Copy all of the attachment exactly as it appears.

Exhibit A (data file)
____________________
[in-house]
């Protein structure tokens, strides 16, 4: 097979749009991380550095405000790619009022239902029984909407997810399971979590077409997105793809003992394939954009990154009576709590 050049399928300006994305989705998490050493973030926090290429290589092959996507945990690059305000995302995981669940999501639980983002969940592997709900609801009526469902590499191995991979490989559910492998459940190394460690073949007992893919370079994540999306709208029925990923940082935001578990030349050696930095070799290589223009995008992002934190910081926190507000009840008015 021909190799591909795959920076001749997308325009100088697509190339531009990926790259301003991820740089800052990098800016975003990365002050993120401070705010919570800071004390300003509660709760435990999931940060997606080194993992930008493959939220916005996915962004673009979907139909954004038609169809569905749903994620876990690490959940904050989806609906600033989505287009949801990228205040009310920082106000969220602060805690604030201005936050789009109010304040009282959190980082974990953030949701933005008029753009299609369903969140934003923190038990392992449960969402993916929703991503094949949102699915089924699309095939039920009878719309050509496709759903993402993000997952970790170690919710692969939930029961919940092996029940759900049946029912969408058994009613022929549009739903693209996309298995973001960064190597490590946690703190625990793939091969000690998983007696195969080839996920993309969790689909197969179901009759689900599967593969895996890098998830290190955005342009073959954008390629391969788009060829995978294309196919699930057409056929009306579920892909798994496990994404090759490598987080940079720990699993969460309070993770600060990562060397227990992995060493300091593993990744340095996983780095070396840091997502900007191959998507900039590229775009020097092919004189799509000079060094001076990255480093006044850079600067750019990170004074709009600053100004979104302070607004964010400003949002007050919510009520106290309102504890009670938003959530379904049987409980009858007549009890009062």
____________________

[in-house]
């Protein structure tokens, strides 16, 4: 097979749009991380550095405000790619009022239902029984909407997810399971979590077409997105793809003992394939954009990154009576709590 050049399928300006994305989705998490050493973030926090290429290589092959996507945990690059305000995302995981669940999501639980983002969940592997709900609801009526469902590499191995991979490989559910492998459940190394460690073949007992893919370079994540999306709208029925990923940082935001578990030349050696930095070799290589223009995008992002934190910081926190507000009840008015 021909190799591909795959920076001749997308325009100088697509190339531009990926790259301003991820740089800052990098800016975003990365002050993120401070705010919570800071004390300003509660709760435990999931940060997606080194993992930008493959939220916005996915962004673009979907139909954004038609169809569905749903994620876990690490959940904050989806609906600033989505287009949801990228205040009310920082106000969220602060805690604030201005936050789009109010304040009282959190980082974990953030949701933005008029753009299609369903969140934003923190038990392992449960969402993916929703991503094949949102699915089924699309095939039920009878719309050509496709759903993402993000997952970790170690919710692969939930029961919940092996029940759900049946029912969408058994009613022929549009739903693209996309298995973001960064190597490590946690703190625990793939091969000690998983007696195969080839996920993309969790689909197969179901009759689900599967593969895996890098998830290190955005342009073959954008390629391969788009060829995978294309196919699930057409056929009306579920892909798994496990994404090759490598987080940079720990699993969460309070993770600060990562060397227990992995060493300091593993990744340095996983780095070396840091997502900007191959998507900039590229775009020097092919004189799509000079060094001076990255480093006044850079600067750019990170004074709009600053100004979104302070607004964010400003949002007050919510009520106290309102504890009670938003959530379904049987409980009858007549009890009062």